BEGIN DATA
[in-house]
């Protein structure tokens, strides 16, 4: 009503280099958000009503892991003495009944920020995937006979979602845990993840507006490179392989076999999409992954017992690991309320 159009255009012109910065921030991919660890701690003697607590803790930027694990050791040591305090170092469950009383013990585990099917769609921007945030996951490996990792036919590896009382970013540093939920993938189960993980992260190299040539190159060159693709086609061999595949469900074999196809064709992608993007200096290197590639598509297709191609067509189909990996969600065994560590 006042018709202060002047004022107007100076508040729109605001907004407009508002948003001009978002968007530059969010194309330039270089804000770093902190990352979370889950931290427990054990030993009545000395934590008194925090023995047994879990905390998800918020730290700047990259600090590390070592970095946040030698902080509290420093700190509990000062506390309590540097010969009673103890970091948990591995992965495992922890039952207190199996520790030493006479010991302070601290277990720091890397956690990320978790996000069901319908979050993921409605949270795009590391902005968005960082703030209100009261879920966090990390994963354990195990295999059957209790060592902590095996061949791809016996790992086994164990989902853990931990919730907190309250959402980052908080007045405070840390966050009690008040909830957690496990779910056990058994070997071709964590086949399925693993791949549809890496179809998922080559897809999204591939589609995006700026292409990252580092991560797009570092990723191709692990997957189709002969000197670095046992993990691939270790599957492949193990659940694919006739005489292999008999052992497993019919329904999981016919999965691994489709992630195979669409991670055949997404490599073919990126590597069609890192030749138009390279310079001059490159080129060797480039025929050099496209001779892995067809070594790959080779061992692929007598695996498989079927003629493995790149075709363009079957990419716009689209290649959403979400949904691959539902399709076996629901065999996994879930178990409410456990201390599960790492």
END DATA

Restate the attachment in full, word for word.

[in-house]
């Protein structure tokens, strides 16, 4: 009503280099958000009503892991003495009944920020995937006979979602845990993840507006490179392989076999999409992954017992690991309320 159009255009012109910065921030991919660890701690003697607590803790930027694990050791040591305090170092469950009383013990585990099917769609921007945030996951490996990792036919590896009382970013540093939920993938189960993980992260190299040539190159060159693709086609061999595949469900074999196809064709992608993007200096290197590639598509297709191609067509189909990996969600065994560590 006042018709202060002047004022107007100076508040729109605001907004407009508002948003001009978002968007530059969010194309330039270089804000770093902190990352979370889950931290427990054990030993009545000395934590008194925090023995047994879990905390998800918020730290700047990259600090590390070592970095946040030698902080509290420093700190509990000062506390309590540097010969009673103890970091948990591995992965495992922890039952207190199996520790030493006479010991302070601290277990720091890397956690990320978790996000069901319908979050993921409605949270795009590391902005968005960082703030209100009261879920966090990390994963354990195990295999059957209790060592902590095996061949791809016996790992086994164990989902853990931990919730907190309250959402980052908080007045405070840390966050009690008040909830957690496990779910056990058994070997071709964590086949399925693993791949549809890496179809998922080559897809999204591939589609995006700026292409990252580092991560797009570092990723191709692990997957189709002969000197670095046992993990691939270790599957492949193990659940694919006739005489292999008999052992497993019919329904999981016919999965691994489709992630195979669409991670055949997404490599073919990126590597069609890192030749138009390279310079001059490159080129060797480039025929050099496209001779892995067809070594790959080779061992692929007598695996498989079927003629493995790149075709363009079957990419716009689209290649959403979400949904691959539902399709076996629901065999996994879930178990409410456990201390599960790492």